TRACKING GLOBAL FISHERIES FROM SPACE: PATTERNS, PROBLEMS, AND PROTECTED AREAS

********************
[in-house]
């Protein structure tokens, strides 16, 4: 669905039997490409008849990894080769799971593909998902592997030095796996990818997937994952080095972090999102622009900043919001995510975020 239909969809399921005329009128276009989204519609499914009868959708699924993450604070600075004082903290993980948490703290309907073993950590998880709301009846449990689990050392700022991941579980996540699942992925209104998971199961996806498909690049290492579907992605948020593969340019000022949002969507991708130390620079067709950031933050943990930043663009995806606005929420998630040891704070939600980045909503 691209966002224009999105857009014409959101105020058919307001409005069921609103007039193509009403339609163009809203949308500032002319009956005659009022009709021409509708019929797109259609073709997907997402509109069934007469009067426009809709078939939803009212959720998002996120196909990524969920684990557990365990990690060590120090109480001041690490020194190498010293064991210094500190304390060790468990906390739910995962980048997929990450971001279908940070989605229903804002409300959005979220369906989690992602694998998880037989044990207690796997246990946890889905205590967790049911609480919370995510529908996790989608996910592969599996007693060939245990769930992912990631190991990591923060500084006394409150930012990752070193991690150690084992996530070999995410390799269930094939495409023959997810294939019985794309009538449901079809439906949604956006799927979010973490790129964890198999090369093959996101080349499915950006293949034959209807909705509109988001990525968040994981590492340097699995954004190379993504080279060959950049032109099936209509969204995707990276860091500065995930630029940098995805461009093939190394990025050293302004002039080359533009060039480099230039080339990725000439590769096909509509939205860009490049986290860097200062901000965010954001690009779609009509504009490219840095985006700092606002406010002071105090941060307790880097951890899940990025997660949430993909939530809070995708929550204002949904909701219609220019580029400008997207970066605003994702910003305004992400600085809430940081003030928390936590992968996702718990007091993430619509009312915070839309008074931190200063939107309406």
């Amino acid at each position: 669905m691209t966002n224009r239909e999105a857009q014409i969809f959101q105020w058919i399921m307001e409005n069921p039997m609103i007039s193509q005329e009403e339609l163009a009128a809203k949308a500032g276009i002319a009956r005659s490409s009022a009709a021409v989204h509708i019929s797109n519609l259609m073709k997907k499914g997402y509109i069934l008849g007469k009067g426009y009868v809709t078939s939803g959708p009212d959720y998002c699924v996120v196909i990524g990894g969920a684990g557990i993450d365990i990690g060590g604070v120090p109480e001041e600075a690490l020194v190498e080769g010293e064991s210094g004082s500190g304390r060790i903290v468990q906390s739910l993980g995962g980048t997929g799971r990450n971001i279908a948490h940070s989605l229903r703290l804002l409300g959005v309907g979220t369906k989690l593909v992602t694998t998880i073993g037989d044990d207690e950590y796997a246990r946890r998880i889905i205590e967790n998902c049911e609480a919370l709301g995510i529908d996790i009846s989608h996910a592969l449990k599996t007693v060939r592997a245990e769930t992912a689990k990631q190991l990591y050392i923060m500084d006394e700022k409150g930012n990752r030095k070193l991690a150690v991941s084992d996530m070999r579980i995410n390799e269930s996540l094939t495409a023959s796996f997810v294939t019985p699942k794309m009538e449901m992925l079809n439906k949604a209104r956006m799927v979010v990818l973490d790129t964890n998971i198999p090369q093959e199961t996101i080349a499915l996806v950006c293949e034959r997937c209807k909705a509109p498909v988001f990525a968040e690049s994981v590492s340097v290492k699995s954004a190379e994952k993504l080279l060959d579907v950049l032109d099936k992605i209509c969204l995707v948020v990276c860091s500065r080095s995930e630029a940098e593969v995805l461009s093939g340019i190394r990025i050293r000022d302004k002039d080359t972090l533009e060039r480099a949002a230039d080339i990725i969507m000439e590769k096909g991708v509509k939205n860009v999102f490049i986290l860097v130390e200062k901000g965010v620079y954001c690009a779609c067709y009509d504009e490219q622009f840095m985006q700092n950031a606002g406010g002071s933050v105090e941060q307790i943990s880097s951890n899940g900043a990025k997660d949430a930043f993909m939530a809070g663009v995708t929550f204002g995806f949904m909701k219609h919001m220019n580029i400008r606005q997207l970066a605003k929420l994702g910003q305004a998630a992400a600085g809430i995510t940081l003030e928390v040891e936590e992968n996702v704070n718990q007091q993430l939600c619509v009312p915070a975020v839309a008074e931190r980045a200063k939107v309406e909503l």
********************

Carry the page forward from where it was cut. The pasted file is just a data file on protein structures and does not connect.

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Fishing is one of the largest and most widespread ocean uses affecting marine ecosystems and biodiversity. From small-scale coastal vessels to industrialized high-seas fleets, the footprint of modern fisheries extends over much of the global ocean. Nonetheless, we have only limited understanding when, where, and how those fisheries are occurring, especially in remote areas far from shore. This poses a problem for fisheries management efforts and marine conservation measures such as marine protected areas (MPAs), which are being established to meet global conservation targets. Fishing is an important factor influencing the effectiveness of MPAs. It is therefore of vital importance to map and analyze the global footprint of fisheries and better understand its influences on the efficacy of marine conservation measures and fisheries management. I apply a novel satellite-based monitoring tool, the Automatic Identification System (AIS), to analyze behavior and movement patterns of fishing vessels globally in the context of marine conservation. For this I developed methods to automatically analyze fishing effort from AIS data and applied these to analyze patterns of fishing vessel behavior around the globe. These new tools allowed me to describe the global distribution of fisheries at fine spatial and temporal resolution. In some cases, fishing effort accumulated close to the boundaries of MPAs, an indicator of spillover of fish benefiting fishing fleets nearby. Near the Galápagos Marine Reserve, fishing effort within 20 km from the reserve boundary was four times higher than in the surrounding area, and tuna catches were higher and more stable near the reserve boundary as well. Patterns of fishing effort around 12 other large MPAs were shaped predominantly by their proximity to Exclusive Economic Zone and MPA boundaries, showing the major effects of maritime zoning regulations on fishing effort. Furthermore, fishing was increased around older MPAs and those in developing countries. Linking fishing vessel behavior to seafood supply chains, I also documented global patterns and hot spots of transshipment of catch to cargo vessels. Using AIS data I found transshipment particularly important in high seas fisheries, such as tuna longlining, raising concerns about mixing of legal and illegal catches in some of the world’s most widespread and valuable fisheries. Finally, I reviewed the effectiveness of spatial protection for highly migratory fish, which is related to a range of species characteristics (e.g. migration, aggregation and homing behaviors) as well as management features (fleet dynamics and management effectiveness). These results provide deeper insight into the global behavior of fishing vessels and highlight the potential and applicability of AIS vessel tracking data to document fishing and transshipment activities in unprecedented detail. By opening a new window of transparency to remote ocean areas, this work provides a foundation for improved high seas governance and management of marine living resources, especially in waters beyond national jurisdiction.